Russia’s invasion of Ukraine — the most consequential military conflict Europe has witnessed since the Second World War — has riveted the attention of the world. Observers have grappled with the meaning of the act of aggression and scrambled to ponder the wider implications of the war. Almost inevitably people look to draw analogies—both historical and contemporary ones. 

Taiwanese helicopters fly the country’s flag through the capital Taipei. October 5, 2021. (Lam Yik Fei/The New York Times)
Taiwanese helicopters fly the country’s flag through the capital Taipei. October 5, 2021. (Lam Yik Fei/The New York Times)

One popular contemporary analogy is between Russia’s actions vis-à-vis Ukraine and China’s approach to Taiwan. Beyond some broad-brush parallels — the most obvious parallel being that both Ukraine and Taiwan are peace-loving democracies that are the objects of belligerent irredentism on the part of more militarily powerful and threatening neighboring autocracies — there are also significant differences. Xi Jinping’s China is not Vladimir Putin’s Russia, and Taiwan is not Ukraine.

China Is Not Russia

Russia under Putin has repeatedly dispatched its armed forces for combat missions overseas to a range of countries, including Georgia, Syria and Ukraine, as well as conducted major military interventions against other states, most recently Kazakhstan (albeit at the invitation of that country’s president). Moscow has also actively supported armed groups and militias in some of these same countries and others.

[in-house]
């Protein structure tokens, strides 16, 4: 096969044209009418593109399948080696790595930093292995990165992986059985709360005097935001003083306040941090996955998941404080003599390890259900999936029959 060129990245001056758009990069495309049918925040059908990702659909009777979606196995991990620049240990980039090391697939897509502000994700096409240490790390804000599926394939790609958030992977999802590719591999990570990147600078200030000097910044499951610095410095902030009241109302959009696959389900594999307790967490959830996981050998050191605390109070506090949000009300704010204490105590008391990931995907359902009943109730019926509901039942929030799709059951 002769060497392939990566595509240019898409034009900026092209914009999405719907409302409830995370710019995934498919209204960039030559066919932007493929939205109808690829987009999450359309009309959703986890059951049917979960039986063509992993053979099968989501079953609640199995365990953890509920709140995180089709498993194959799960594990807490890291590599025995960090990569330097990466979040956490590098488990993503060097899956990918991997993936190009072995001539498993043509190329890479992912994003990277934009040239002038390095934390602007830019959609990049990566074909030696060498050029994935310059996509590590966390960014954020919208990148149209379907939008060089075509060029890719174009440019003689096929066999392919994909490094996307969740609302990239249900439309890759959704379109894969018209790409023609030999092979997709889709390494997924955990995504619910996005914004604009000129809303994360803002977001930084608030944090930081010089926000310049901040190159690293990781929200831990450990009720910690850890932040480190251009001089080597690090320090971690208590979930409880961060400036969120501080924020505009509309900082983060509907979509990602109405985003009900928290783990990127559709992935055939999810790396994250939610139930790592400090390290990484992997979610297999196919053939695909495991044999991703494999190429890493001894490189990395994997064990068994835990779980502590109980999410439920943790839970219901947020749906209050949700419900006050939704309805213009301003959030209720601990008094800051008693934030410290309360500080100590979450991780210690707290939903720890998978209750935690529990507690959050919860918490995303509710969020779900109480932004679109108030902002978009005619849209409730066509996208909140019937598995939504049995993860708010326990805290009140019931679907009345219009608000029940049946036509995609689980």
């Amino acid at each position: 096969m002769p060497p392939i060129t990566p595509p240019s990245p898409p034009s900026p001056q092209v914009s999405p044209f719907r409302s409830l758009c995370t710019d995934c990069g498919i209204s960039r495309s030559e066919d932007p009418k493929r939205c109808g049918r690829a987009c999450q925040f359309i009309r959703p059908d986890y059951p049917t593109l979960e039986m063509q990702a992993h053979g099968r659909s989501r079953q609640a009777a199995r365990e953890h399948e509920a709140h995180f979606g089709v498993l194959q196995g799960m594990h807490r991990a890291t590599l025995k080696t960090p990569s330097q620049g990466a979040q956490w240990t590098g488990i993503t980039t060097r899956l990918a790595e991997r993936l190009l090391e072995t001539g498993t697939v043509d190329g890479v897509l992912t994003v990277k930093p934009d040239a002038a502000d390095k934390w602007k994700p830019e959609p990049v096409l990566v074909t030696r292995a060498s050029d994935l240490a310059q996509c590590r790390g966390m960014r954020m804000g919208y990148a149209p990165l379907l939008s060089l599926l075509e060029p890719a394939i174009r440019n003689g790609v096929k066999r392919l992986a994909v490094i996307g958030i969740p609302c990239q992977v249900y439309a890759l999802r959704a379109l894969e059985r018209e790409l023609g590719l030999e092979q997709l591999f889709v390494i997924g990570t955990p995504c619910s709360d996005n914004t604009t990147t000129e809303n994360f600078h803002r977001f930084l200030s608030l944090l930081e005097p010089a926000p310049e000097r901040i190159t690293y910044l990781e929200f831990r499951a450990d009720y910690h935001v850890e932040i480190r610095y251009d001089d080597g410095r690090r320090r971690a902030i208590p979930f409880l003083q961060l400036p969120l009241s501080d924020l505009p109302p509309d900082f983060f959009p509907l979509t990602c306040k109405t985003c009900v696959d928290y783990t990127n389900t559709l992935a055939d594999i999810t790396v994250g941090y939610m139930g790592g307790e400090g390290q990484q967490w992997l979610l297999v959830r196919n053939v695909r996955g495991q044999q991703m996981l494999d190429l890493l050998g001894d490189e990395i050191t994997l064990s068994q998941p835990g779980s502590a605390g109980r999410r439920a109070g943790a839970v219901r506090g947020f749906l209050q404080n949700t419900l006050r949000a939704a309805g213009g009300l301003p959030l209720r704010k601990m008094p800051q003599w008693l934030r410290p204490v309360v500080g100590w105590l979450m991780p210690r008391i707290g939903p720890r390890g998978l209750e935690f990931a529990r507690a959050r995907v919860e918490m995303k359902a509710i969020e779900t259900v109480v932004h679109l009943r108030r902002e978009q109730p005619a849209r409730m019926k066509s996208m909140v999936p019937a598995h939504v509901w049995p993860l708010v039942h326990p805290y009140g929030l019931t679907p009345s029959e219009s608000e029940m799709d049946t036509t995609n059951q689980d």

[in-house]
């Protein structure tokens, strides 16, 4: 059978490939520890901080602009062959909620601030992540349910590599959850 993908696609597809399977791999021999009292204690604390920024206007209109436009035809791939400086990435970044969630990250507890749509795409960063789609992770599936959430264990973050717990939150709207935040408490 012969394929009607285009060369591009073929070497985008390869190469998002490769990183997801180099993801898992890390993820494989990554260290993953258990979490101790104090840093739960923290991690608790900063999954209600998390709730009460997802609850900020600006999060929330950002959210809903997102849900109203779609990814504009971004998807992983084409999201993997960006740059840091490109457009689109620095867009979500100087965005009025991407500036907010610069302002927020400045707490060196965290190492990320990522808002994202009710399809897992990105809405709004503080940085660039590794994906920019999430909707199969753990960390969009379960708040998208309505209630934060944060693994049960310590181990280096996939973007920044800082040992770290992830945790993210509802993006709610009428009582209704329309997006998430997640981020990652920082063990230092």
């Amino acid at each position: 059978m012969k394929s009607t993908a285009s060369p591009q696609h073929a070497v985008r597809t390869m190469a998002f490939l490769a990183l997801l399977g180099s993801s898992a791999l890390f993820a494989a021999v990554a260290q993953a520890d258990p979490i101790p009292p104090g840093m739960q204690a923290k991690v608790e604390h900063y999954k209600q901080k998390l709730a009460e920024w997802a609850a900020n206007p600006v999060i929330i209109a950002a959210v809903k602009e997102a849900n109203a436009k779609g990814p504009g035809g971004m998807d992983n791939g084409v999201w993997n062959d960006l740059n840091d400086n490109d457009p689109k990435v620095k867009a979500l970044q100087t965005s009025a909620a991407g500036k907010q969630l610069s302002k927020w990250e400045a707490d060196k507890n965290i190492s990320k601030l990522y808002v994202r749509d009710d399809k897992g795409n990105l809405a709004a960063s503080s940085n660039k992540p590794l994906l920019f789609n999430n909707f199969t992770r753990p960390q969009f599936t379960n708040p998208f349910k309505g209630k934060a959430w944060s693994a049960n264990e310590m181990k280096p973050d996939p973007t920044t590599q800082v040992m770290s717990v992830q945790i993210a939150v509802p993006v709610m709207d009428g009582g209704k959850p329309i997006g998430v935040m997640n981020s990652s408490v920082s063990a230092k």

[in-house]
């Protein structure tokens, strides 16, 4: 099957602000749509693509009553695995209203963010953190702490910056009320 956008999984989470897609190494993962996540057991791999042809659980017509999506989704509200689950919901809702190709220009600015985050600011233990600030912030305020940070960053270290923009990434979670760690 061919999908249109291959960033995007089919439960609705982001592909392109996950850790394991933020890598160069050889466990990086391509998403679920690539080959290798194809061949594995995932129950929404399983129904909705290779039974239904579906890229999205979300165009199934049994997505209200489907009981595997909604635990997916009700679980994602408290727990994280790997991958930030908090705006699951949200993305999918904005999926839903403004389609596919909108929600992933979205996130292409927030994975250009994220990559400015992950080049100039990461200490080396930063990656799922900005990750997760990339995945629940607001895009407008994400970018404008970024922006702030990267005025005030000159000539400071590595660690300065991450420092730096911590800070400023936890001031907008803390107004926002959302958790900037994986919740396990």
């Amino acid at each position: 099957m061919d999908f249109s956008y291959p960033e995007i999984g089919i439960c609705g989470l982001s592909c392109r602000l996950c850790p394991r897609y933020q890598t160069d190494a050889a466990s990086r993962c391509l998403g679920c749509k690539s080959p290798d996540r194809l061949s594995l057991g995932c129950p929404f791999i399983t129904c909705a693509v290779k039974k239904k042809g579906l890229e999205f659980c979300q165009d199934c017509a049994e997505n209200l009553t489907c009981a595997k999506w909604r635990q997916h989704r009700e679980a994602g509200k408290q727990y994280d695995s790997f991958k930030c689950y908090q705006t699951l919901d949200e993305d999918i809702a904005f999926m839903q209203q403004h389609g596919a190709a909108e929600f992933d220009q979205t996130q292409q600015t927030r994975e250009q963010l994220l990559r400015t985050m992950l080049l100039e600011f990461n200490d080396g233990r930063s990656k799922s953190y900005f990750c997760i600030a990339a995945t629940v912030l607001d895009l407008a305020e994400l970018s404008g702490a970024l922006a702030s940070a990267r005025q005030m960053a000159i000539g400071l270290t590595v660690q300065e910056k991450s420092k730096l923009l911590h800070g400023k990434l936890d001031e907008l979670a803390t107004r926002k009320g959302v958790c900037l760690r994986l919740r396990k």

Although China has also been active and assertive in the use of its armed forces beyond its borders in recent years, Beijing has eschewed large-scale combat operations. Around its periphery, China has engaged in provocations, confrontations and even violent clashes. But China, unlike Russia, has refrained from massive interventions, invasions or occupations of other countries since it invaded Vietnam in 1979. China’s largest deployments of troops overseas in the post-Cold War era have been on U.N. Peacekeeping missions. Whereas Russia has more than 20 military installations beyond its borders, to date, China has only one official military base on foreign soil — in Djibouti (established in 2017) — and a handful of other facilities it does not formally acknowledge.

Of course, Beijing has a history of using its potent armed forces and muscular coercive apparatus within China’s borders to repress vigorously peaceful protesters, political dissidents and disaffected ethnic minority peoples. The locations of these operations include Beijing, Tibet and Xinjiang, as well as Hong Kong. China has also not hesitated to employ armed force and a wide array of coercive instruments around its periphery. This includes building roads and bunkers in remote frontier areas of the high Himalayas along its contested border with India and constructing artificial islands and military installations in disputed waters of the South China Sea. In recent years, China’s armed forces have also engaged in deadly clashes and violent confrontations with Indian army units along the disputed Line of Actual Control and harassed and rammed the fishing boats and coast guard vessels of Vietnam, the Philippines and other countries.